Tuesday, October 29, 2019

52 Ancestors - TRICK OR TREAT: Those Pesky Ruckers

One of the TREATs of blogging is connecting with distant cousins and potential cousins. This past week I received two emails from Rucker descendants looking for more information. That was just the kick in the pants I needed to get back on my Rucker research.

DAR marker for Angus Rucker
photo courtesy Brian Gallagher
Rucker-Hoffman Cemetery, Madison Co, VA
Some time ago I was TRICKed into thinking my oldest known-for-sure Rucker ancestor was a descendant of Revolutionary War patriot Captain Angus Rucker of Madison County, Virginia. I had been advised by a well-respected Rucker researcher and then-president of the Rucker Family Society to prove that John Frank Rucker was son of Angus. Conventional wisdom was that he was son of Jarvis Rucker, not Angus.

It did not take long to discover that John Frank’s children named some of their own children “Angus.” Surely they were honoring their grandfather Angus Rucker. So it seemed a done-deal that John Frank was son of Angus. Even Daughters of the American Revolution agree; several women have joined this lineage society as direct descendants of Angus Rucker through his son John Frank.

I was lulled into thinking my known great-great-grandfather Frank Rucker was son of John Frank. I mean, after all, look at the name – Frank.

But not so fast.

John Frank Rucker died intestate in 1839. An abstract appears in the Rockingham County Guardian Bonds book: 15 July 1839, Parent, John F. Rucker; Orphans, Onslow, Angeline, and Eliza; Guardian Jared Powell, Bond was $2,000, bondsmen, John Cook and Honorias Powell. 

A daughter Sarah Jane had married James Frazier the year before and thus was out of the house and not in need of a guardian. It made sense to me that Frank likewise was of legal age and not in need of a guardian. I have lived with that thought several years.

Try as I might to ignore the numerous documents that refer to John Frank’s “four orphans,” now I am pretty sure Frank was not son of John Frank. The nail in that coffin was delivered by a chancery cause of 1857 in which Asa Baugher, administrator of the estate of Onslow Rucker, represented his wife Eliza Rucker and her sister Angeline Rucker Roach in a suit against their guardian Jared Powell. While details of the land dispute and proper accounting of how Jared Powell carried out his duties as guardian are interesting to ME, the clincher is this one sentence:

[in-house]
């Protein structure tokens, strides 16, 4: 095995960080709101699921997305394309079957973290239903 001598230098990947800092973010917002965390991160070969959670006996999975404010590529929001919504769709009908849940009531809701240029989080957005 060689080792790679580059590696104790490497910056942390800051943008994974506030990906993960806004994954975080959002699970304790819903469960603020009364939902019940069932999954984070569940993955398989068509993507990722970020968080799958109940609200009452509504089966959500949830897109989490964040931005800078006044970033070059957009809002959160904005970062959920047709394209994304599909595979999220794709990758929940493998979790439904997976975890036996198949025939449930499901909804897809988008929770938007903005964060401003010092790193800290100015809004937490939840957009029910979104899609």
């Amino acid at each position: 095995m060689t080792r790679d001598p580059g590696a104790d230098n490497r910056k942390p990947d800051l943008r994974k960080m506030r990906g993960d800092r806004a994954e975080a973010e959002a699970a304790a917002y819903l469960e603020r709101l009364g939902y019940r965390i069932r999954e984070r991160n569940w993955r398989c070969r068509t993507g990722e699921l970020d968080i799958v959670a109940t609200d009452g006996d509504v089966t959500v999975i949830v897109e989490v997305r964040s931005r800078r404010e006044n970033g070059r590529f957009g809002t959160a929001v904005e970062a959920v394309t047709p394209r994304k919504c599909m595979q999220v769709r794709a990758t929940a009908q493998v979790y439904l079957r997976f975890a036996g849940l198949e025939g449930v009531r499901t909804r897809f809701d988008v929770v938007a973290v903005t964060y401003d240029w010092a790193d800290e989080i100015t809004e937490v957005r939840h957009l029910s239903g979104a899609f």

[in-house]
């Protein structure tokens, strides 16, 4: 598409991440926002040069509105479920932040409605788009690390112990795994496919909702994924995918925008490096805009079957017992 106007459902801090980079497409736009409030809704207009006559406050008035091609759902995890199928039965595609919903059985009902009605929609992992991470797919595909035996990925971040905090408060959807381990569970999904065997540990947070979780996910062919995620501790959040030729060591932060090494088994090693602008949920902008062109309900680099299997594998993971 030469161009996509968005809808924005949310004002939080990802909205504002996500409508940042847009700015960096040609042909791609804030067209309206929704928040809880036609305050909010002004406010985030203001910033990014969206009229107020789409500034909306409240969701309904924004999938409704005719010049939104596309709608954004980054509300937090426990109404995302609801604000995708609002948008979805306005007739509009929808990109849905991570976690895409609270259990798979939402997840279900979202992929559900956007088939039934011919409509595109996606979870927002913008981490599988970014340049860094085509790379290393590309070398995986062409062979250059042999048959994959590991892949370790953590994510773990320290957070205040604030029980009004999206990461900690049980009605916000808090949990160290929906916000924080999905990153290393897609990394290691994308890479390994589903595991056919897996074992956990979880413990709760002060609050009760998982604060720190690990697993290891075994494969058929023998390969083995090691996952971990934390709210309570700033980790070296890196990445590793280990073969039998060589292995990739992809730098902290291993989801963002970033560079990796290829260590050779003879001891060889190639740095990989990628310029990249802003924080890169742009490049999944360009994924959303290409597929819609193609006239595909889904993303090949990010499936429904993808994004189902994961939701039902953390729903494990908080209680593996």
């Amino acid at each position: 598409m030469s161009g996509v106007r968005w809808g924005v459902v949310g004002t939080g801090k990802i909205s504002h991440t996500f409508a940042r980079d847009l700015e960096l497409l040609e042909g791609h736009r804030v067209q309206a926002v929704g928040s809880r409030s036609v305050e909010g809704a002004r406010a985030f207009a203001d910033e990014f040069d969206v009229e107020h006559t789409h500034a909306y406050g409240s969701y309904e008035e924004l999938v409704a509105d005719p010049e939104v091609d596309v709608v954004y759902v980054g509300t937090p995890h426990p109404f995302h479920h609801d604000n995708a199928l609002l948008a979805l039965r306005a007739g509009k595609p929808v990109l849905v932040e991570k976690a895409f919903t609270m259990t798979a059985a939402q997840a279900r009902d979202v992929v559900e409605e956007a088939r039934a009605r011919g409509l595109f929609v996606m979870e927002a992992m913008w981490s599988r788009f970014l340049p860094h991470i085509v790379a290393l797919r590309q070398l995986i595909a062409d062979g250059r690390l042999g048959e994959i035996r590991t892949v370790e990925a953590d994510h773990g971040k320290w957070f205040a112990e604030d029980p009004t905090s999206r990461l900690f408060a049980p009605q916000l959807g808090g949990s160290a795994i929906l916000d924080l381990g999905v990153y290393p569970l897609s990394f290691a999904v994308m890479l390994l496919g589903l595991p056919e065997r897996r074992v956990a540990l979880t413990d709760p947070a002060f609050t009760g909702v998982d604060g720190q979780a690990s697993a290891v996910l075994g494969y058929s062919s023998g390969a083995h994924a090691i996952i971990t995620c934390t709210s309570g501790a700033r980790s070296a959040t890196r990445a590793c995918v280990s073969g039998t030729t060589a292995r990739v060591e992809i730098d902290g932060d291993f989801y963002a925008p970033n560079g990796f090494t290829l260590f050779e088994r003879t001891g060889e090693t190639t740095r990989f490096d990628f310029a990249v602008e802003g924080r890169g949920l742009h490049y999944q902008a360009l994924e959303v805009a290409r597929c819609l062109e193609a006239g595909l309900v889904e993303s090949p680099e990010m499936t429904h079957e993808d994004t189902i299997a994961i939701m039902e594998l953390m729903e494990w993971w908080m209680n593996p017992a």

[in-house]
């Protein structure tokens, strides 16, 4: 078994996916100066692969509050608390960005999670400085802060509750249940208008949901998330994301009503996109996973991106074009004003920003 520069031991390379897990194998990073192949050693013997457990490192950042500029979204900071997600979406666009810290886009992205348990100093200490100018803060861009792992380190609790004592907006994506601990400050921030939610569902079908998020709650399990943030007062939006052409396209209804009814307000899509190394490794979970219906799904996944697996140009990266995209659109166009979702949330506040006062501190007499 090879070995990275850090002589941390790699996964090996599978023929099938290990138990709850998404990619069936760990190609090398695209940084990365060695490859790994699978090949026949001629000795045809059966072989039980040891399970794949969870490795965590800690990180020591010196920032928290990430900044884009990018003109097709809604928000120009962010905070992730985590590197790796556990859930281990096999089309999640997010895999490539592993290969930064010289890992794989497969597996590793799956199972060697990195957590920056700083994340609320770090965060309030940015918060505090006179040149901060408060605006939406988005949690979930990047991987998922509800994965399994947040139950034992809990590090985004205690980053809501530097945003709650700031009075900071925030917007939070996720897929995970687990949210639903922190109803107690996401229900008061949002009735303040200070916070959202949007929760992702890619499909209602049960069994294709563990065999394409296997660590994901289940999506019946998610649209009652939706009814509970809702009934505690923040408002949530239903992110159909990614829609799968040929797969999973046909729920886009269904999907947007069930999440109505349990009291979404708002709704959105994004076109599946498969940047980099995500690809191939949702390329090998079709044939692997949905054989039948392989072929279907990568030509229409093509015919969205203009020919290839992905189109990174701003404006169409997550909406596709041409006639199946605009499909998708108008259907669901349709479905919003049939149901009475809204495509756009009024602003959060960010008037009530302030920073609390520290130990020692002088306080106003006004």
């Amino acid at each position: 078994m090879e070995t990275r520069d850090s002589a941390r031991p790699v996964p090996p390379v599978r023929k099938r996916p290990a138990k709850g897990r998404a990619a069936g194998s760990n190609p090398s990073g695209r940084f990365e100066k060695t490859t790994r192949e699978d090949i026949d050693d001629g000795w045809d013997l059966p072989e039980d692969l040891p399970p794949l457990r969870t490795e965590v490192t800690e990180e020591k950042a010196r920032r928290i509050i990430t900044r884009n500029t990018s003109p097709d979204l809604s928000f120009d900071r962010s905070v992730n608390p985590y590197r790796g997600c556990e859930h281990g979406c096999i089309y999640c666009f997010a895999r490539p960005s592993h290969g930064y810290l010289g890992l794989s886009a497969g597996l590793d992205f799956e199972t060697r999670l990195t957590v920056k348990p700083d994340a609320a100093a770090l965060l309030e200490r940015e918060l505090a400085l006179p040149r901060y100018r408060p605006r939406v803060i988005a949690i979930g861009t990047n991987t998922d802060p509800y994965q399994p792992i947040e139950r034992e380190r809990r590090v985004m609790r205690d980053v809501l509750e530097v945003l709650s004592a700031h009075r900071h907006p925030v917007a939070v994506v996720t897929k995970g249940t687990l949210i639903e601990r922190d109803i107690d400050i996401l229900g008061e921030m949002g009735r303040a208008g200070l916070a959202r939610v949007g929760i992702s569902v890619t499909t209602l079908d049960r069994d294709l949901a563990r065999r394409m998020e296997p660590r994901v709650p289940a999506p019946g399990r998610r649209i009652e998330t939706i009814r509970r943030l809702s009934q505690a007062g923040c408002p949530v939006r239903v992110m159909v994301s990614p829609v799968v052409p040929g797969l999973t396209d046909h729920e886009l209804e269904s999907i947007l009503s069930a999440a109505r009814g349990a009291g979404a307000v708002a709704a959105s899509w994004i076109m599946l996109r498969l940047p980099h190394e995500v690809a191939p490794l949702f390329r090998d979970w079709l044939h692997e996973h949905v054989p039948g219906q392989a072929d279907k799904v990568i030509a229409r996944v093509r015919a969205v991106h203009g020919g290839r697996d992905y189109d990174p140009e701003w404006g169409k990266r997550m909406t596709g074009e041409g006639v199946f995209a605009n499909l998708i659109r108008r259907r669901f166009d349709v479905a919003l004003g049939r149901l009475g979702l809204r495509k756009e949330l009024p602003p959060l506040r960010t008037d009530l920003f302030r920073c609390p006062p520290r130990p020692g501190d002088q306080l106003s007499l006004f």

From Chancery Cause Rockingham Co, VA 1857
Adm Onslow Rucker vs Jared Powell

The heirs at law of Onslow Rucker are Mary Rucker, his mother, Jane Frazier wife of James Frazier, Angeline Roach wife of Mickleberry Roach, & Eliza Baugher wife of this complainant.

Frank Rucker was very much alive in 1857, so had he been an heir of Onslow Rucker, he would have been listed in that sentence.

At this point I cannot connect Frank to ANY Rucker male. I have my doubts about whether Frank connects to Jarvis, which is the standard view. Jarvis was from Culpeper County and died in neighboring Madison County. If the death certificate of my great-grandfather Joseph Calhoun Rucker can be believed, his father Frank was born in Amherst County.

Amherst County research will be something new for me. But maybe determining Frank’s parents will turn out to be a TREAT. After all, there were only 10 Rucker families listed in the 1830 census for Amherst County, and only 2 of them had a son born about 1824. Let the search begin again.

Amy Johnson Crow continues to challenge genealogy bloggers and non-bloggers alike to think about our ancestors and share a story or photo about them. The challenge is “52 Ancestors in 52 Weeks.

© 2019, Wendy Mathias. All rights reserved.


  1. It seems so daunting with the research you do especially if it leads down an unfruitful path. Hoping you get some answers to your questions about who Frank belongs to.


  2. Oh my goodness, what a lot of research just thrown out the window...and now you get to jump into a new area completely! I'm doing the same, but in spits and spats because it is so daunting...back with early New England ancestors. Can only do a few hours at a time before I'm cross-eyed!